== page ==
# How do you create vectors with specific intervals in R?

I have a question about creating vectors. If I do `a <- 1:10`, "a" has the values 1,2,3,4,5,6,7,8,9,10.

My question is how do you create a vector with specific intervals between its elements. For example, I would like to create a vector that has the values from 1 to 100 but only count in intervals of 5 so that I get a vector that has the values 5,10,15,20,...,95,100

I think that in Matlab we can do `1:5:100`, how do we do this using R?

I could try doing `5*(1:20)` but is there a shorter way? (since in this case I would need to know the whole length (100) and then divide by the size of the interval (5) to get the 20)

• I know it is sometimes hard to come up with good search terms, but if I google "r sequence", the second hit is the help page of `seq`. The function is probably also part of most basic introductions to R. Mar 24, 2013 at 17:32
• Yea I tried several things and couldn't find it.. didn't occur to me to write "sequence".. kept thinking about intervals
– Luli
Mar 24, 2013 at 17:58

In R the equivalent function is `seq` and you can use it with the option `by`:

``````seq(from = 5, to = 100, by = 5)
#    5  10  15  20  25  30  35  40  45  50  55  60  65  70  75  80  85  90  95 100
``````

In addition to `by` you can also have other options such as `length.out` and `along.with`.

length.out: If you want to get a total of 10 numbers between 0 and 1, for example:

``````seq(0, 1, length.out = 10)
# gives 10 equally spaced numbers from 0 to 1
``````

along.with: It takes the length of the vector you supply as input and provides a vector from 1:length(input).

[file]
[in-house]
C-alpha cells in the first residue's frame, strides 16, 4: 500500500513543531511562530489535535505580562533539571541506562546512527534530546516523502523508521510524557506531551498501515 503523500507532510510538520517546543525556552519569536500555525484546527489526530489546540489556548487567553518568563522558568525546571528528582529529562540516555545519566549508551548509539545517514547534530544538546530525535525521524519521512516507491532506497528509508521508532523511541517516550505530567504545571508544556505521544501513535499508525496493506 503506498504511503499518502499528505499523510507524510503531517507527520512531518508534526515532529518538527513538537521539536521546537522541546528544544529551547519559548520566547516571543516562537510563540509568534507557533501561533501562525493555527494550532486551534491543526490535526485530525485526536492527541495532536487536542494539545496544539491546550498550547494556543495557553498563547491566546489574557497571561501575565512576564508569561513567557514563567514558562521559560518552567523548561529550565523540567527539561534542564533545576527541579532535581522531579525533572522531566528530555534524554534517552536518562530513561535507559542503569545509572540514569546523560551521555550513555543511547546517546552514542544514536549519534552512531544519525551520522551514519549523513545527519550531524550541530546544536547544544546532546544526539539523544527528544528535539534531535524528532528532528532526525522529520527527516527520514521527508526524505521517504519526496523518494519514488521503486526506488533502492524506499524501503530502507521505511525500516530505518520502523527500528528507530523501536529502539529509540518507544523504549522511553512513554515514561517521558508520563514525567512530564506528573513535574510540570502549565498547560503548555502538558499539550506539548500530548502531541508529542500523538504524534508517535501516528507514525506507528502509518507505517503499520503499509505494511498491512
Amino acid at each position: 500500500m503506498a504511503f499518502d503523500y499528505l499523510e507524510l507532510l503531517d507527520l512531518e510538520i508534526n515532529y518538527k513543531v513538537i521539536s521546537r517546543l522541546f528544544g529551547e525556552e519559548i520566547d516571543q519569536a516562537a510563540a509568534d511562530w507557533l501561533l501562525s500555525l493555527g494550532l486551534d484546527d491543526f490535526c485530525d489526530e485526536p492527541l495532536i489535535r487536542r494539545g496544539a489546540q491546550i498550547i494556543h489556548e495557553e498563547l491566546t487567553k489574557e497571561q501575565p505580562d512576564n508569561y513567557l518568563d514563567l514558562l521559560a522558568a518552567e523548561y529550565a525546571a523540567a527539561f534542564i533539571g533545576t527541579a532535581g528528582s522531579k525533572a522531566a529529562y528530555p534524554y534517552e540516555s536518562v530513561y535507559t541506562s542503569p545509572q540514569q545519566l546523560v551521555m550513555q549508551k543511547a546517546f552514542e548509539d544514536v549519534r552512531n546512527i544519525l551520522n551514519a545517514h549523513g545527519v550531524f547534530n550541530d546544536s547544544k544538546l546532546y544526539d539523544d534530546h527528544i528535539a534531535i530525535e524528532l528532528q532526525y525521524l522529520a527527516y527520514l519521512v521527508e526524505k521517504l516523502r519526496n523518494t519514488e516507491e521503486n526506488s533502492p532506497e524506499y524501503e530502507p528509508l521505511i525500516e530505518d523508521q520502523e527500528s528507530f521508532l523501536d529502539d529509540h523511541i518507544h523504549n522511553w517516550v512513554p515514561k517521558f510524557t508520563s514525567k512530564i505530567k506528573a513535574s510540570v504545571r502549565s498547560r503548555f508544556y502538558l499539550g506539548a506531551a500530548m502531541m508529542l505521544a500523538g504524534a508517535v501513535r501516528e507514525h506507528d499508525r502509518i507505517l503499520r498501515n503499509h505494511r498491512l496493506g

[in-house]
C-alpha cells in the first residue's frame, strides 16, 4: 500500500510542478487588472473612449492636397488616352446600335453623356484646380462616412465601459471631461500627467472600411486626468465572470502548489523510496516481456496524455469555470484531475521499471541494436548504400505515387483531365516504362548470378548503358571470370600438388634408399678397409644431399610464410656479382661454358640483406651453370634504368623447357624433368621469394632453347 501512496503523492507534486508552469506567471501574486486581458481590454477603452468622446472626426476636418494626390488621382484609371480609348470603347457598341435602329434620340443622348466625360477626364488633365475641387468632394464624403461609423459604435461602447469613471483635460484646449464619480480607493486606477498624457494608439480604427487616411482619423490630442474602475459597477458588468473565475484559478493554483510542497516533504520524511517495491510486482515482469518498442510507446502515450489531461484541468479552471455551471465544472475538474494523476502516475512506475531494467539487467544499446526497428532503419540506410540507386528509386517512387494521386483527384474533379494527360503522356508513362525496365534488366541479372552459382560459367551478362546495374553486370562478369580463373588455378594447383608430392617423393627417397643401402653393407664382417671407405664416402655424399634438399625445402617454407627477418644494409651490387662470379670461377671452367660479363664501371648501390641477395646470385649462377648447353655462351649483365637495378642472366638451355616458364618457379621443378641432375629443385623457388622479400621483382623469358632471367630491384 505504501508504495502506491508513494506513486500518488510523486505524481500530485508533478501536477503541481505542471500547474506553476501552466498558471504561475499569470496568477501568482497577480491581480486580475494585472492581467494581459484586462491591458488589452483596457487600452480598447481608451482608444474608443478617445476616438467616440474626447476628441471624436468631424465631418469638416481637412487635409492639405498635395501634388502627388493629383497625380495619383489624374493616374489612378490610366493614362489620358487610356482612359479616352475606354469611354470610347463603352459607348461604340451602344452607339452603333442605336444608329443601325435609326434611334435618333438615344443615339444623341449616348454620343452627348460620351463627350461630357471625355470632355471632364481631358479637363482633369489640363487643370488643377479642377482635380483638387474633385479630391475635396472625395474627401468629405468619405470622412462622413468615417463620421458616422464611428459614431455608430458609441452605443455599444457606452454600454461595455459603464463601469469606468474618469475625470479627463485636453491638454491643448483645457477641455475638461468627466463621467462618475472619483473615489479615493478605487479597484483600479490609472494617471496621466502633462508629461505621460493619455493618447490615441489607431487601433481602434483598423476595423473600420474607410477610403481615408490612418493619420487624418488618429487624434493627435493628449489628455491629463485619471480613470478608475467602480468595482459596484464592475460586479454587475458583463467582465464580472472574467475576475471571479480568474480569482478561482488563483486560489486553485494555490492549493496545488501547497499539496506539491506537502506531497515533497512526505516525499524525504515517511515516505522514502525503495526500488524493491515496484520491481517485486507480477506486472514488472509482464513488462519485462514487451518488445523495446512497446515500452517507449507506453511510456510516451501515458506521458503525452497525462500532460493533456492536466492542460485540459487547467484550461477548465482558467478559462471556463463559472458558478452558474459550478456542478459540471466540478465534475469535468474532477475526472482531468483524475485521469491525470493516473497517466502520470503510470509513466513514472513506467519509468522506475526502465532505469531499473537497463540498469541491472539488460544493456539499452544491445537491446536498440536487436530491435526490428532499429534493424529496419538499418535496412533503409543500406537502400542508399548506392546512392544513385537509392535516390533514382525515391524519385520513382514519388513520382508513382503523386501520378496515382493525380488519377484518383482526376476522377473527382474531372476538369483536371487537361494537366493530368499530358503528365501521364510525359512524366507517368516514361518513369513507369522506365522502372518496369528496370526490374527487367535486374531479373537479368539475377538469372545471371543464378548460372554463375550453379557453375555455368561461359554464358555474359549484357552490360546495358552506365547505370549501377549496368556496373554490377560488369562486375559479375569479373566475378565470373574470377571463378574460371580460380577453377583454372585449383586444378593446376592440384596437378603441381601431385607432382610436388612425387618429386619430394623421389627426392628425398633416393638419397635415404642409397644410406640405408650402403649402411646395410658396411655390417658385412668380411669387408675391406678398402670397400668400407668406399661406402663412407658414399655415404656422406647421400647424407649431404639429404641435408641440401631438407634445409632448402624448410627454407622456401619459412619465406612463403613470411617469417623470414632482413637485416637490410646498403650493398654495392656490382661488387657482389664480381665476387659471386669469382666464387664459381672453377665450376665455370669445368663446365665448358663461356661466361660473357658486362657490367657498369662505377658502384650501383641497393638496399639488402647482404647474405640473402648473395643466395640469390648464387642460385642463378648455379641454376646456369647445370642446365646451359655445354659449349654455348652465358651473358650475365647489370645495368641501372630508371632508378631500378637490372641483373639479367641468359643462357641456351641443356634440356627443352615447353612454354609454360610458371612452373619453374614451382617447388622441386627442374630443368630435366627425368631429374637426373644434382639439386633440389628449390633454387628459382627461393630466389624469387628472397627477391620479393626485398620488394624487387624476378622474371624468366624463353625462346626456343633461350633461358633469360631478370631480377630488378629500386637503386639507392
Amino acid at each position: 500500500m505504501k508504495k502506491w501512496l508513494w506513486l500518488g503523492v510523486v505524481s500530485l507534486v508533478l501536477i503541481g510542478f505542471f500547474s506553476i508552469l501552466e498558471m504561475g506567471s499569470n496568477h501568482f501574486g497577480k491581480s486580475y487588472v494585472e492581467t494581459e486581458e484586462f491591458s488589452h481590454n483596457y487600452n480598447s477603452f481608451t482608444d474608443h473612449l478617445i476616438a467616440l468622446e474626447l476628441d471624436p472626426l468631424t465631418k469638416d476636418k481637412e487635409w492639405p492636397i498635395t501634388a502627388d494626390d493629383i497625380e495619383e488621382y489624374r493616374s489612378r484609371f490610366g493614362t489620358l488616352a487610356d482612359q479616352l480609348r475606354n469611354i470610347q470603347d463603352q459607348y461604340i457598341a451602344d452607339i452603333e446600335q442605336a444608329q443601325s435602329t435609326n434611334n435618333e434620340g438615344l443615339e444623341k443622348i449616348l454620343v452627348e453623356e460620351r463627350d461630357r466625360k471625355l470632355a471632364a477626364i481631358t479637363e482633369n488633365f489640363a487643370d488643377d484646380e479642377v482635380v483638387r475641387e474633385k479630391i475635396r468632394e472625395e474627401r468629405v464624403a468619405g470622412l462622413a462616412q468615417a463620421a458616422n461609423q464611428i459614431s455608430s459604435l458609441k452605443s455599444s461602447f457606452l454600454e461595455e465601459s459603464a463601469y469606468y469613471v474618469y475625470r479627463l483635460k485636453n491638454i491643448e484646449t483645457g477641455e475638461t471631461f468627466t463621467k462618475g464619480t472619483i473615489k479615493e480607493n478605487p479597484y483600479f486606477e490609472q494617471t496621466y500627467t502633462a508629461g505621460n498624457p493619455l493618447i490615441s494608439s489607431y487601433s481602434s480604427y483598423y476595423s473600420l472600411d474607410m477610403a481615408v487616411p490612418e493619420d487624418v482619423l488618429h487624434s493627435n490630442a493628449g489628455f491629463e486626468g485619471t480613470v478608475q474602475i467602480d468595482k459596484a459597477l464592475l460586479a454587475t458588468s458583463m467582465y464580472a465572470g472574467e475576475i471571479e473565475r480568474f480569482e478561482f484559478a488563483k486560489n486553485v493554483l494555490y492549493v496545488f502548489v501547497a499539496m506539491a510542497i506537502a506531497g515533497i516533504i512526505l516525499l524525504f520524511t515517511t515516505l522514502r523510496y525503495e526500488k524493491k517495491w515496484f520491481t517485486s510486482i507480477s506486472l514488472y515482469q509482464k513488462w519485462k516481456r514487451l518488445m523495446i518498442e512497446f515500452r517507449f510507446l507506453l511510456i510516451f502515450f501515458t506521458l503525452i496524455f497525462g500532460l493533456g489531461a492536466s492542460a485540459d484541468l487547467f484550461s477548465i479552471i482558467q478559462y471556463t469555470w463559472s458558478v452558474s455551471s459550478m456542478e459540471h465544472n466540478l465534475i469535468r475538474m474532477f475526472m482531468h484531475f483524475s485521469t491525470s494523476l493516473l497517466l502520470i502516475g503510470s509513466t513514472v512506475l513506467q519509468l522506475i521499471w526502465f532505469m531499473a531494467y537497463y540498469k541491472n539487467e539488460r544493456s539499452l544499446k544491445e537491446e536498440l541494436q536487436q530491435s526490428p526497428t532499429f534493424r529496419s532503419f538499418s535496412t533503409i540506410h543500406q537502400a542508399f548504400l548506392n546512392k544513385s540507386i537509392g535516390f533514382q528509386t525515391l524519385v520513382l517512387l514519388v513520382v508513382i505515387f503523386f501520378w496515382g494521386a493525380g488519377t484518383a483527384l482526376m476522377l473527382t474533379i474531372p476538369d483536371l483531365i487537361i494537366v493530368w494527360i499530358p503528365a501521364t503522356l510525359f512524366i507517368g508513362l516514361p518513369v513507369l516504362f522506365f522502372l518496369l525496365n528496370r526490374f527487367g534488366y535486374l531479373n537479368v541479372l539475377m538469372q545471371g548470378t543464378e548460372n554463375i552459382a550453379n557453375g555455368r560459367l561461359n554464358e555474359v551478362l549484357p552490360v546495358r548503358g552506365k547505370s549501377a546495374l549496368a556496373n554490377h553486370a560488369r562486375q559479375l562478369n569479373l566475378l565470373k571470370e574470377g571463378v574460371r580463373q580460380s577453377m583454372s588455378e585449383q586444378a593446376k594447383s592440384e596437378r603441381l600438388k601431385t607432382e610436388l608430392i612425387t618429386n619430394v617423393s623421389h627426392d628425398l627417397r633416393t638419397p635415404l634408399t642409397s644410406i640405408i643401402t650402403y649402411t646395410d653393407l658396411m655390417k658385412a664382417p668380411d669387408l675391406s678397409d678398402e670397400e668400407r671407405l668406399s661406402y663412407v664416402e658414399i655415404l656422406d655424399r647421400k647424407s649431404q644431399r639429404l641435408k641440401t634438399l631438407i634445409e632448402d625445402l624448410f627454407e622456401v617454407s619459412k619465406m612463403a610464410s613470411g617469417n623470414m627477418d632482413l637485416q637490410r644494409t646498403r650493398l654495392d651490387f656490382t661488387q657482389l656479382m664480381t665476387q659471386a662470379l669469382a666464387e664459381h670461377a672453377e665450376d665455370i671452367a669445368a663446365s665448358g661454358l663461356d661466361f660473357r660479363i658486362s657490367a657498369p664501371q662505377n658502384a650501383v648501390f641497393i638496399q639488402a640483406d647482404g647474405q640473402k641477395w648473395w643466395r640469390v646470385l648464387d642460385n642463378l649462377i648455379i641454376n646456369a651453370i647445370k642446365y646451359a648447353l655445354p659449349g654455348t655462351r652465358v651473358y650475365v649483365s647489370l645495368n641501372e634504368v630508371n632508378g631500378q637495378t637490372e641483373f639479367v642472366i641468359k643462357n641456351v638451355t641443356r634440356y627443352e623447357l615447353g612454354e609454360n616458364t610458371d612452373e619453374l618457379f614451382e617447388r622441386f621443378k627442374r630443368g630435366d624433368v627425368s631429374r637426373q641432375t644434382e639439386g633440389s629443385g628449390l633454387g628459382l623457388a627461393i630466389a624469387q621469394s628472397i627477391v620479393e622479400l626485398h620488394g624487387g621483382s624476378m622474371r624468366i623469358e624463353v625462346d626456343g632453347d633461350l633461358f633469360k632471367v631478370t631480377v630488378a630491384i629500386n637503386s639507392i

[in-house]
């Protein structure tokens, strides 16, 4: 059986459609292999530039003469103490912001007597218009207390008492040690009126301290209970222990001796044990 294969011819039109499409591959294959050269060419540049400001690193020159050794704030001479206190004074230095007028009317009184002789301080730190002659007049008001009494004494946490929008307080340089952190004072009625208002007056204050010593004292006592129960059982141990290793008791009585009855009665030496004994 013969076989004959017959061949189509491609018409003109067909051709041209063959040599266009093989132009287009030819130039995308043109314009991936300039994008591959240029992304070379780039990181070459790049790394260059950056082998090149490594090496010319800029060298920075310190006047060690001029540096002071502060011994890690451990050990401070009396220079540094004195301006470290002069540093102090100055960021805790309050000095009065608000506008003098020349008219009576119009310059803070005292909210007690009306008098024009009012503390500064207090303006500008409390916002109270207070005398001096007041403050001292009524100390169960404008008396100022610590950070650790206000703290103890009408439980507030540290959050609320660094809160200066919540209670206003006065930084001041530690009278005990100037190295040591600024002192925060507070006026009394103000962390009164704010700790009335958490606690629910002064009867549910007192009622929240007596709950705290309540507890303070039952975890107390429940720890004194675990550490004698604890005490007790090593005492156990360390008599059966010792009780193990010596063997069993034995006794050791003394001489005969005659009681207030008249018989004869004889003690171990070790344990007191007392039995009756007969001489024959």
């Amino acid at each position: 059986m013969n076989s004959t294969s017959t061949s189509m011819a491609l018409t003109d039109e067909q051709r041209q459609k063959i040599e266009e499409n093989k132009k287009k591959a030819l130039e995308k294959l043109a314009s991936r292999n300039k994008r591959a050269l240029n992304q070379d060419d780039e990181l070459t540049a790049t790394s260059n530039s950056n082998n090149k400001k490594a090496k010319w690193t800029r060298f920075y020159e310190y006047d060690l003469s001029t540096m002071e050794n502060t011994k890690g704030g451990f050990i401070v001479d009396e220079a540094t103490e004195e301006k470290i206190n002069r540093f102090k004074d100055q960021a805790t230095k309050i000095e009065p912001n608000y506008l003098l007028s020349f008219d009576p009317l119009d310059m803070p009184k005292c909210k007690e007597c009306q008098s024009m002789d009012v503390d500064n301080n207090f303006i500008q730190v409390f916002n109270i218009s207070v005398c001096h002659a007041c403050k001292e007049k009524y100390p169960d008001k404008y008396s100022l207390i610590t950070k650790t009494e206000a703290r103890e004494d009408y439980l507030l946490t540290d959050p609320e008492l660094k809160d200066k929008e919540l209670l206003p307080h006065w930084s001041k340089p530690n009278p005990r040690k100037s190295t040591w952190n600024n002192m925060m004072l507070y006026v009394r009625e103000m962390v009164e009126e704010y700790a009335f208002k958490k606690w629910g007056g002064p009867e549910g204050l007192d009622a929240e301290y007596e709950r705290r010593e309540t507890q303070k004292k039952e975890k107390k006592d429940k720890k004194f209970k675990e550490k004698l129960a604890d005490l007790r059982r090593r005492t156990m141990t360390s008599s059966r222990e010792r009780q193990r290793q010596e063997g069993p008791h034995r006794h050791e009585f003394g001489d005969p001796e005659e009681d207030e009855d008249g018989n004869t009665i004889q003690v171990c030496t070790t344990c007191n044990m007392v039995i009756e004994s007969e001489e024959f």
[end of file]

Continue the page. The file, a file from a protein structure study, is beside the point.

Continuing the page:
``````seq(along.with=c(10,20,30))
#  1 2 3
``````

Although, instead of using the `along.with` option, it is recommended to use `seq_along` in this case. From the documentation for `?seq`

`seq` is generic, and only the default method is described here. Note that it dispatches on the class of the first argument irrespective of argument names. This can have unintended consequences if it is called with just one argument intending this to be taken as along.with: it is much better to use `seq_along` in that case.

seq_along: Instead of `seq(along.with(.))`

``````seq_along(c(10,20,30))
#  1 2 3
``````

Hope this helps.

Use the code

``````x = seq(0,100,5) #this means (starting number, ending number, interval)
``````

the output will be

``````   0   5  10  15  20  25  30  35  40  45  50  55  60  65  70  75
  80  85  90  95 100
``````

Usually, we want to divide our vector into a number of intervals. In this case, you can use a function where (a) is a vector and (b) is the number of intervals. (Let's suppose you want 4 intervals)

``````a <- 1:10
b <- 4

FunctionIntervalM <- function(a,b) {
seq(from=min(a), to = max(a), by = (max(a)-min(a))/b)
}

FunctionIntervalM(a,b)
# 1.00  3.25  5.50  7.75 10.00
``````

Therefore you have 4 intervals:

``````1.00 - 3.25
3.25 - 5.50
5.50 - 7.75
7.75 - 10.00
``````

You can also use a cut function

``````  cut(a, 4)

# (0.991,3.25] (0.991,3.25] (0.991,3.25] (3.25,5.5]   (3.25,5.5]   (5.5,7.75]
# (5.5,7.75]   (7.75,10]    (7.75,10]    (7.75,10]
#Levels: (0.991,3.25] (3.25,5.5] (5.5,7.75] (7.75,10]
``````
• I'd suggest using `length.out = b + 1` instead of the more complicated `by = (max(a) - min(a)) / b`. Nov 7, 2018 at 6:09
• Indeed. The function is helpful for calculations to find the number of intervals (for example Sturge's rule) Nov 7, 2018 at 6:42